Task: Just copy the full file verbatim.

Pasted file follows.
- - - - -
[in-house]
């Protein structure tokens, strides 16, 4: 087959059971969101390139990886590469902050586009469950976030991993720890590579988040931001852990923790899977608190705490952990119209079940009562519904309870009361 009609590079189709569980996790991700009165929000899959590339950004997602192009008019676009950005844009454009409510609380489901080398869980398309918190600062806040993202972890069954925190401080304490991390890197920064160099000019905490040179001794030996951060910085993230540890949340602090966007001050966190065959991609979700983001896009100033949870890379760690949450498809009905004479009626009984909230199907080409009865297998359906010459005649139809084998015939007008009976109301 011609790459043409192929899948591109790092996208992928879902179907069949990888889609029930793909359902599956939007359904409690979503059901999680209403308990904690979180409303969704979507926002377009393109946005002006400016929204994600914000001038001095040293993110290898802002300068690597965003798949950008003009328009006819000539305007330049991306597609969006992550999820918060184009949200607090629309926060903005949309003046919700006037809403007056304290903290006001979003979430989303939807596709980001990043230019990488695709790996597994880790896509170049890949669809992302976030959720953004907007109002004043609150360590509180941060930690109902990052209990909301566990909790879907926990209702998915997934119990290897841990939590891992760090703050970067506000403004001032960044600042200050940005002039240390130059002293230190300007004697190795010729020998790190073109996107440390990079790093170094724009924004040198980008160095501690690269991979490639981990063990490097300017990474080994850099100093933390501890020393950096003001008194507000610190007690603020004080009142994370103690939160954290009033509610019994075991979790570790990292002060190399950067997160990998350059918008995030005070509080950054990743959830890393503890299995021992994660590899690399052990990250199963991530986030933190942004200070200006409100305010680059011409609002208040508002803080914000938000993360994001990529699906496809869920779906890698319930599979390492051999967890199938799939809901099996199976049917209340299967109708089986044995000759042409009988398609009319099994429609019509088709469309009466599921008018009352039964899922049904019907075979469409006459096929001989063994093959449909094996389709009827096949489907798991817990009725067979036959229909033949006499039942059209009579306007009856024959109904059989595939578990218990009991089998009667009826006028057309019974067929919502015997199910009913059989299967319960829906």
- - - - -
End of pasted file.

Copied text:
[in-house]
């Protein structure tokens, strides 16, 4: 087959059971969101390139990886590469902050586009469950976030991993720890590579988040931001852990923790899977608190705490952990119209079940009562519904309870009361 009609590079189709569980996790991700009165929000899959590339950004997602192009008019676009950005844009454009409510609380489901080398869980398309918190600062806040993202972890069954925190401080304490991390890197920064160099000019905490040179001794030996951060910085993230540890949340602090966007001050966190065959991609979700983001896009100033949870890379760690949450498809009905004479009626009984909230199907080409009865297998359906010459005649139809084998015939007008009976109301 011609790459043409192929899948591109790092996208992928879902179907069949990888889609029930793909359902599956939007359904409690979503059901999680209403308990904690979180409303969704979507926002377009393109946005002006400016929204994600914000001038001095040293993110290898802002300068690597965003798949950008003009328009006819000539305007330049991306597609969006992550999820918060184009949200607090629309926060903005949309003046919700006037809403007056304290903290006001979003979430989303939807596709980001990043230019990488695709790996597994880790896509170049890949669809992302976030959720953004907007109002004043609150360590509180941060930690109902990052209990909301566990909790879907926990209702998915997934119990290897841990939590891992760090703050970067506000403004001032960044600042200050940005002039240390130059002293230190300007004697190795010729020998790190073109996107440390990079790093170094724009924004040198980008160095501690690269991979490639981990063990490097300017990474080994850099100093933390501890020393950096003001008194507000610190007690603020004080009142994370103690939160954290009033509610019994075991979790570790990292002060190399950067997160990998350059918008995030005070509080950054990743959830890393503890299995021992994660590899690399052990990250199963991530986030933190942004200070200006409100305010680059011409609002208040508002803080914000938000993360994001990529699906496809869920779906890698319930599979390492051999967890199938799939809901099996199976049917209340299967109708089986044995000759042409009988398609009319099994429609019509088709469309009466599921008018009352039964899922049904019907075979469409006459096929001989063994093959449909094996389709009827096949489907798991817990009725067979036959229909033949006499039942059209009579306007009856024959109904059989595939578990218990009991089998009667009826006028057309019974067929919502015997199910009913059989299967319960829906």